Textile experiments

with electrical components

with electrical components

With component

With component

Card wire felt

Card wire felt

blanket wire

blanket wire

CadifroehlichTrain

Still working close to Joseph Beuys, felt and copper feature, more contrived, visibly restrained wires on ex-blanket and paintings. Got mixed up with the domestic which is a constant risk when using the sewing machine as a woman. Don’t think these are going in right direction – think about how we see 2D works instantly removed from the concept of object and why. They seem static and full-stoppy. I do like drawing with the machine though- just like a fret saw or mechanical jigsaw so there may be something in that.

 

 

P’s correspondence at Selma Feriani

Taking a short story as it’s starting point, in which a character is suspended between worlds as the writer, the artists in this show have produced a coherent exhibition in a variety of mediums.
In questioning the authenticity of recollection and documentation, the works drew me in despite the crowds in the space.
There was a immediacy to the works which were presented unnassumingly in the space, giving the show an air of approachability.
Dave Charlesworth presented ‘wander(walker)’, a video representation of his facsimilie of the family photo archive with a meandering voice over. This became more interesting to me in the context of the show than it might have individually, as the assumed authenticity of the photo collection versus the vague sound track highlighted how I may not have questioned the facts otherwise.
Elena Damiani’s ‘replica’ was photos both framed and unframed. The frame sat alive a shelf and the print lay hanging off the shelf, held in place by a rock which vaguely resembled the rock in the framed photo. The subject was brought into reality but it wasn’t quite right. How much has been lost in the replication, or rather, are we being fooled?
Pedro Magalnaes’ work ‘fake memoirs’ stated it’s authenticity in its title, but the images presented were resolutely every day and ordinary, and it was easy to imagine the photographer snapping as he went about his day. The photographs were various sizes stuck directly to the wall,again making them seem humane and immediate rather than detached and authoritative.
I left feeling not sure if I had seen reality or not, but aware that’s had just seen some actual art. Success.

20120120-144434.jpg

Daniel Sturgis

Daniel Sturgis is my favourite kind of painter- his work engages with what it is to paint, what it is to be a painter now, and with the act of painting, applying paint to surface and the time involved in the painting.
His paintings present seemingly simple graphic motifs which are actually drawn and painted by hand using inperceptible strokes. They look like masked blocks, but up close they present flat even surfaces with the human touch still in evidence.
Sturgis is interested in the messages you get from the work- you see order with wonkiness, flawed geometries with acceptance of loos anomalies in them.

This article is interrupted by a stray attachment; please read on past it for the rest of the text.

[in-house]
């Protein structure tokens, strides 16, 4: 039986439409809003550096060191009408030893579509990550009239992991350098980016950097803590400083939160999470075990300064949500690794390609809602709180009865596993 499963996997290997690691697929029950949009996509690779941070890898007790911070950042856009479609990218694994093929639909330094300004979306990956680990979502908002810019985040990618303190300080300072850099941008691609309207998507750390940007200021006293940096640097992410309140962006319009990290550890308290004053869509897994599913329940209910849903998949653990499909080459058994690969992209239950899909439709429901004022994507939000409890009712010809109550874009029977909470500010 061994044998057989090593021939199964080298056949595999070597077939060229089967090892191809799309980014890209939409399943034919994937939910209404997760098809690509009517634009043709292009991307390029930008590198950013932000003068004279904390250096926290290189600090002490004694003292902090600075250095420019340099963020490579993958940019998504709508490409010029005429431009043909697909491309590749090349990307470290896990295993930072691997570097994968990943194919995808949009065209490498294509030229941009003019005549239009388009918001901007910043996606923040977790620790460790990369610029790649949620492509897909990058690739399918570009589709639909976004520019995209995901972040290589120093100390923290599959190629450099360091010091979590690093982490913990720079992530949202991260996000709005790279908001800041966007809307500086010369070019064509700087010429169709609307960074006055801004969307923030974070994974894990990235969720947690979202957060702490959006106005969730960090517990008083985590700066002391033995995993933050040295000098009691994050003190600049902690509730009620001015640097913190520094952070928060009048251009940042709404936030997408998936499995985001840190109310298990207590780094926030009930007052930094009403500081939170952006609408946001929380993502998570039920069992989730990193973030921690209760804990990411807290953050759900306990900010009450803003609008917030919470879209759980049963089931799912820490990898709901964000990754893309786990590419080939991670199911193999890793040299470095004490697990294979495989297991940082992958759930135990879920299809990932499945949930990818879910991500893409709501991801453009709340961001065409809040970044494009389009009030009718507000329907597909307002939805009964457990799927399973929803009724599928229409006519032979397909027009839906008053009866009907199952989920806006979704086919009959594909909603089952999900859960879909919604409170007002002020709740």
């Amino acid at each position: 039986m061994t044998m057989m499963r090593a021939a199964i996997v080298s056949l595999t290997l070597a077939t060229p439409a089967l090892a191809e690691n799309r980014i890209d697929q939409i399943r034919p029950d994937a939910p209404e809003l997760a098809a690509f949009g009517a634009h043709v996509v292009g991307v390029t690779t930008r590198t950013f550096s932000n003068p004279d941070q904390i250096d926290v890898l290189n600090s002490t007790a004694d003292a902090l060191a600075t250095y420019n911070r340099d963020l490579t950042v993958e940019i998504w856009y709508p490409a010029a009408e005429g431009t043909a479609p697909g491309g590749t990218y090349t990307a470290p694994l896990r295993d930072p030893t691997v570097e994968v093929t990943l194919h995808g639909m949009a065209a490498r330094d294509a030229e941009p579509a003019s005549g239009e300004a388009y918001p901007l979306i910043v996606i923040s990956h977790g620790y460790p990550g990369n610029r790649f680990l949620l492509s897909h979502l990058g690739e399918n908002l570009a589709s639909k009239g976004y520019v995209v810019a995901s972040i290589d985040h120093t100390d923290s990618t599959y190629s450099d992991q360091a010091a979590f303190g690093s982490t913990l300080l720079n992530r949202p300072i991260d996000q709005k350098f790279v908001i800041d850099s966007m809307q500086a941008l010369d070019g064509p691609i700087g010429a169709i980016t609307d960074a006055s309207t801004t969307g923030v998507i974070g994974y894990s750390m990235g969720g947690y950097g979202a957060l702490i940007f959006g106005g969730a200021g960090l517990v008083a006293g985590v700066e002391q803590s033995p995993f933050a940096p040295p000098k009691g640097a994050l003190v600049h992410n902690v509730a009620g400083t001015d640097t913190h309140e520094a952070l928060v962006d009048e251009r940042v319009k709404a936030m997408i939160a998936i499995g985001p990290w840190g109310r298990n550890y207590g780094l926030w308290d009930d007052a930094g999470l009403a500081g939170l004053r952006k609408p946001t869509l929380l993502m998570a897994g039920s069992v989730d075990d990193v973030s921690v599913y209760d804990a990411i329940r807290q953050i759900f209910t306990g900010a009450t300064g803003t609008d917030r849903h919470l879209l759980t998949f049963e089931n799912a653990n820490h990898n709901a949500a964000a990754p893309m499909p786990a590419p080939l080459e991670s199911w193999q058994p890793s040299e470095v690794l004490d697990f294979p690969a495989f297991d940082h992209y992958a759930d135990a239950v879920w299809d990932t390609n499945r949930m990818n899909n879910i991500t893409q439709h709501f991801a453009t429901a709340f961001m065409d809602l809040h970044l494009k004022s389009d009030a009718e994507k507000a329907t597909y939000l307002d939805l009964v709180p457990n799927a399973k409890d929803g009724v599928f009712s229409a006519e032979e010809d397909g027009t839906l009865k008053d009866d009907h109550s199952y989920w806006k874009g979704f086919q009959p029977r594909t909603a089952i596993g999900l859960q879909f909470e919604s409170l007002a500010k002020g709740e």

The objectness and illusion of the painting. Susan Sontag ‘Notes on Camp’ discussed the duality of meaning in artworks, suggesting that accentuating the one can enlighten the other.

Mindful of where today’s painters sit, in the post-modernist world, inheritors of the history of painting, citing Pissan’s Life of the Artist, in which the philosopher declared Da Vinci as the God among artists, Sturgis asks, “how can we follow that?”
The only answer can be to play, to rebel, to mess about with the practice- if Da Vinci Devine pinnacle, and the avant guarde and the modernists elaborated and then dismantled the medium, then Sturgis feels free to question the medium, the surface and motivation.

Sturgis has curated and contributed to relevant exhibitions and residencies, and he talked at length about two: Perdify at Santa Maria de la Tourette, and Barracks at Berwick-upon-Tweed. These shows were in complete harmony with Sturgis’ response to the locations- that of obsolete modernism in the first, and embellished avant guard in the last.

20120120-143753.jpg

Future Map

Slight deviation from the Daily/Weekly continuum due in no small part to attending Future Map at Zabludowicz Collection last night. I quote from the website:

“London’s ..annual exhibition of graduating artists and designers from University of the Arts London …, Future Map … showcases the next generation of artists and designers who will define our visual landscape. Future Map can be an important first career break for a young artist or designer, providing an introduction to top UK and international gallerists, curators, collectors and critics.

Future Map 11 exhibitors are selected from nearly 10,000 of the University’s graduating students from across all six colleges by a panel of leading industry experts.”

Wei Wang

The prize went to Wei Wang from LCF for these very quality clutch bags, the decorative accessory taken to new levels of fragility and out-ranking the delicacy of what might be carried inside by the fine porcelain construction.

personally I was rooting for either these:

Chieh Ting Huang- Urban Camper

Saw them at Camberwell MA Designer Maker and love love love the tension I feel when I look at them as ‘safe’ ‘flames’ encased in flammable paper and wood. Seems like making camping safer or inside should make it less exiting, but these lamps are so delicate and well crafted that they are barely there. I know it’s only a lightbulb, not a campfire, but these lamps succeed in drawing me to them and warming me.

My other pick is Karin Soderquist’s To the North Pole:

karin soderquist to the north pole 1

Karin Soderquist To the North Pole 2

Karin Soderquist To the North Pole 3

These Illustrations, arranged one in front of the other heartbreakingly introduced us to the characters and their adventures before swiftly despatching them to the benefit of nature… a wild and chilly tale which I re-read and re-read.